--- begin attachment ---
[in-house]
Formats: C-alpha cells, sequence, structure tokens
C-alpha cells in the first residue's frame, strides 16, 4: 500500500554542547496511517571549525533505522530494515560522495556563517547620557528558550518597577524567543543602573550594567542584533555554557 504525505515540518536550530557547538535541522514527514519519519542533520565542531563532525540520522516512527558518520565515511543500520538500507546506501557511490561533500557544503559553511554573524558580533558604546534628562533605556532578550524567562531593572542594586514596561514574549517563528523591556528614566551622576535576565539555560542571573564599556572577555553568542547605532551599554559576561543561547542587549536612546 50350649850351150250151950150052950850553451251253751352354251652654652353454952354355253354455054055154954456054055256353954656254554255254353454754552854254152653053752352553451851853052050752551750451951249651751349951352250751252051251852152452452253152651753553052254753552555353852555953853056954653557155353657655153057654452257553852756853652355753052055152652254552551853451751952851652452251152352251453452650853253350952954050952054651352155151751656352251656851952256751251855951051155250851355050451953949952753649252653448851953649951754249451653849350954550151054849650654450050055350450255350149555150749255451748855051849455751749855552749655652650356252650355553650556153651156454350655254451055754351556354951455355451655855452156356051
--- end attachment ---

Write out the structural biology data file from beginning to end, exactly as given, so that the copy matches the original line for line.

[in-house]
Formats: C-alpha cells, sequence, structure tokens
C-alpha cells in the first residue's frame, strides 16, 4: 500500500554542547496511517571549525533505522530494515560522495556563517547620557528558550518597577524567543543602573550594567542584533555554557 504525505515540518536550530557547538535541522514527514519519519542533520565542531563532525540520522516512527558518520565515511543500520538500507546506501557511490561533500557544503559553511554573524558580533558604546534628562533605556532578550524567562531593572542594586514596561514574549517563528523591556528614566551622576535576565539555560542571573564599556572577555553568542547605532551599554559576561543561547542587549536612546 50350649850351150250151950150052950850553451251253751352354251652654652353454952354355253354455054055154954456054055256353954656254554255254353454754552854254152653053752352553451851853052050752551750451951249651751349951352250751252051251852152452452253152651753553052254753552555353852555953853056954653557155353657655153057654452257553852756853652355753052055152652254552551853451751952851652452251152352251453452650853253350952954050952054651352155151751656352251656851952256751251855951051155250851355050451953949952753649252653448851953649951754249451653849350954550151054849650654450050055350450255350149555150749255451748855051849455751749855552749655652650356252650355553650556153651156454350655254451055754351556354951455355451655855452156356051